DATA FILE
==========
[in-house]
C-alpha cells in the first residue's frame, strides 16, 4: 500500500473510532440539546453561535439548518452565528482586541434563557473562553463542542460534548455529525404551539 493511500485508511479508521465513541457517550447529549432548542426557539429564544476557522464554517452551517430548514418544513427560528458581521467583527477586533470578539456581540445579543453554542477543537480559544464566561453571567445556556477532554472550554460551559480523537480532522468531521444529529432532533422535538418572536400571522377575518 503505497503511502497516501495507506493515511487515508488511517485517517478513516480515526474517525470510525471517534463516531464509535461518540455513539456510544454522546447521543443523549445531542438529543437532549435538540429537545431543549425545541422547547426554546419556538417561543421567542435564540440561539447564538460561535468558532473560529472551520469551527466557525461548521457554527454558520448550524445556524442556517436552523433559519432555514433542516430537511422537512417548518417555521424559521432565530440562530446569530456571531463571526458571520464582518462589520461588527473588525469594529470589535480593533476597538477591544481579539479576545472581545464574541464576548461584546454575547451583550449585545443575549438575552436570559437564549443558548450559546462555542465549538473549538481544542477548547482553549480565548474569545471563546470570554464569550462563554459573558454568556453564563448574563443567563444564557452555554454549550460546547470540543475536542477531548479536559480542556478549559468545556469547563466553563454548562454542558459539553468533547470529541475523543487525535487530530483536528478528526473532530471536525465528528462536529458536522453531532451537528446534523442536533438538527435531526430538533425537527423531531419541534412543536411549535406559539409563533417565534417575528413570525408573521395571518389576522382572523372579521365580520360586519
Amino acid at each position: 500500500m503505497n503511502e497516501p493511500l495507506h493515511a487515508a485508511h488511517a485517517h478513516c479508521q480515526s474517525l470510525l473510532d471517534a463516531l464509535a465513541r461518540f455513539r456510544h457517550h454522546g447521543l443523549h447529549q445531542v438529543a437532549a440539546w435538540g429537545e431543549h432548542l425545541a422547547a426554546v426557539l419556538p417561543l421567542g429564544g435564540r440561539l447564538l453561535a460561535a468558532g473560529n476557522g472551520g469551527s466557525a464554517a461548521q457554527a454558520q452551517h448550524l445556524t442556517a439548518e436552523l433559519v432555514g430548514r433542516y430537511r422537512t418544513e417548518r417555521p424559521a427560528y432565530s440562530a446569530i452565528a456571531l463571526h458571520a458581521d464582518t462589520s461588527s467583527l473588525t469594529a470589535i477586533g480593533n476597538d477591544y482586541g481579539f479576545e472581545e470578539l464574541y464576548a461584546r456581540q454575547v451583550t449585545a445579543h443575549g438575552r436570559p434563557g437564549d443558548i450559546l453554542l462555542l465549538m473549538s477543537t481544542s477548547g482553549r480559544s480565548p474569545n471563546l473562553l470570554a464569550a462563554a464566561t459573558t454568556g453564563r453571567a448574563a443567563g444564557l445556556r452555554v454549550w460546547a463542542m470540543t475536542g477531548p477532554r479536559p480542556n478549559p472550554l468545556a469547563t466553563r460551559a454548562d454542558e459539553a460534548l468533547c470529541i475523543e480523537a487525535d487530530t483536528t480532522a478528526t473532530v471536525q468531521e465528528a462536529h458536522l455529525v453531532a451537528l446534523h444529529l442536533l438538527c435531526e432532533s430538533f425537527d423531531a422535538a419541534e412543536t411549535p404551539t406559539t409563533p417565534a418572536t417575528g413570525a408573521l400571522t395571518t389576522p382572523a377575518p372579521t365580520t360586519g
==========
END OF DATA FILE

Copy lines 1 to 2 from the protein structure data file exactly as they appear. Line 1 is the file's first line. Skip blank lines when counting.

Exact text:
[in-house]
C-alpha cells in the first residue's frame, strides 16, 4: 500500500473510532440539546453561535439548518452565528482586541434563557473562553463542542460534548455529525404551539 493511500485508511479508521465513541457517550447529549432548542426557539429564544476557522464554517452551517430548514418544513427560528458581521467583527477586533470578539456581540445579543453554542477543537480559544464566561453571567445556556477532554472550554460551559480523537480532522468531521444529529432532533422535538418572536400571522377575518 503505497503511502497516501495507506493515511487515508488511517485517517478513516480515526474517525470510525471517534463516531464509535461518540455513539456510544454522546447521543443523549445531542438529543437532549435538540429537545431543549425545541422547547426554546419556538417561543421567542435564540440561539447564538460561535468558532473560529472551520469551527466557525461548521457554527454558520448550524445556524442556517436552523433559519432555514433542516430537511422537512417548518417555521424559521432565530440562530446569530456571531463571526458571520464582518462589520461588527473588525469594529470589535480593533476597538477591544481579539479576545472581545464574541464576548461584546454575547451583550449585545443575549438575552436570559437564549443558548450559546462555542465549538473549538481544542477548547482553549480565548474569545471563546470570554464569550462563554459573558454568556453564563448574563443567563444564557452555554454549550460546547470540543475536542477531548479536559480542556478549559468545556469547563466553563454548562454542558459539553468533547470529541475523543487525535487530530483536528478528526473532530471536525465528528462536529458536522453531532451537528446534523442536533438538527435531526430538533425537527423531531419541534412543536411549535406559539409563533417565534417575528413570525408573521395571518389576522382572523372579521365580520360586519